In an update to a lab fraud complaint brought forth by the Department of Justice (DOJ) in May 2022, the department announced on June 28 that 15 additional doctors have settled kickback allegations relating to the supposed scheme, agreeing to pay a total of $2.83 million.
According to the DOJ, the Texas doctors were alleged to have been paid thousands of dollars from nine management service organizations (MSOs) in exchange for ordering lab tests from three different organizations, thus violating the Anti-Kickback Statute and Stark Law. The three organizations include Rockdale Hospital dba Little River Healthcare, True Health Diagnostics LLC, and/or Boston Heart Diagnostics Corporation, with Little River allegedly making the payments to the doctors via independent contractor recruiters, who then used the MSOs to pay doctors, disguising those payments as investment returns.
In addition to the settlement, the 15 doctors will also cooperate with the DOJ’s investigation of others involved in the alleged scheme, which includes 18 other doctors who have also paid settlements relating to the allegations, the department said in a statement.1
Other notable enforcement actions announced over the past two weeks by the DOJ that involve the healthcare industry include:
June 28: Missouri state representative Patricia “Tricia” Ashton Derges was found guilty of several charges relating to an almost $900,000 COVID-19 fraud scheme and a separate $200,000 fraud relating to a fake stem cell treatment marketed through her Missouri clinics, as well as illegally distributing prescription drugs to patients of those clinics. In relation to the COVID-19 scheme, Derges tried to get her hands on funding through the Coronavirus Aid, Relief, and Economic Security Act (CARES) Act for COVID-19 testing that had already been paid for by one of her for-profit clinics.2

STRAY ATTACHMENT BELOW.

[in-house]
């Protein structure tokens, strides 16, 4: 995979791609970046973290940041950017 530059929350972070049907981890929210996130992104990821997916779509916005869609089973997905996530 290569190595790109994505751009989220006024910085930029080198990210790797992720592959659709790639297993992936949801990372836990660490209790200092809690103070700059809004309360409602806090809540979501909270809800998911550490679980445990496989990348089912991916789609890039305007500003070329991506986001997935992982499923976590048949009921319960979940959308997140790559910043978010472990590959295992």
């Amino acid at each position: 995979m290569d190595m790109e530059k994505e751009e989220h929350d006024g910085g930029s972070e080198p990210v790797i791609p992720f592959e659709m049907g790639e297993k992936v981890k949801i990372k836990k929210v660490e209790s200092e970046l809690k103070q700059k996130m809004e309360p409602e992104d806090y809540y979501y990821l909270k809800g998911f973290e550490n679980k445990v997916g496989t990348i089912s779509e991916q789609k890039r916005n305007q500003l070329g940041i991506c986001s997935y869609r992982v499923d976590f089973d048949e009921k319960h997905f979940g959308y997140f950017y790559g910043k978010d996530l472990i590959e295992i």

June 29: Skilled nursing facility Plaza Rehab Center and Citadel Consulting Group LLC d/b/a Citadel Care Centers LLC have agreed to pay $7.85 million to resolve allegations that Plaza, at Citadel’s direction, fraudulently switched the type of Medicare coverage residents were enrolled in, without their consent or knowledge, in order to boost the facility’s revenues.3
June 30: In another COVID-19 fraud-related case, MorseLife Health System Inc. agreed to pay $1.75 million to settle False Claims Act allegations that it had facilitated COVID-19 vaccinations through the Centers for Disease Control and Prevention’s Pharmacy Partnership for Long-Term Care Program to hundreds of people ineligible to participate in the program. The program was meant to ensure that only those most at risk for COVID-19 received vaccines when the shots were in short supply.4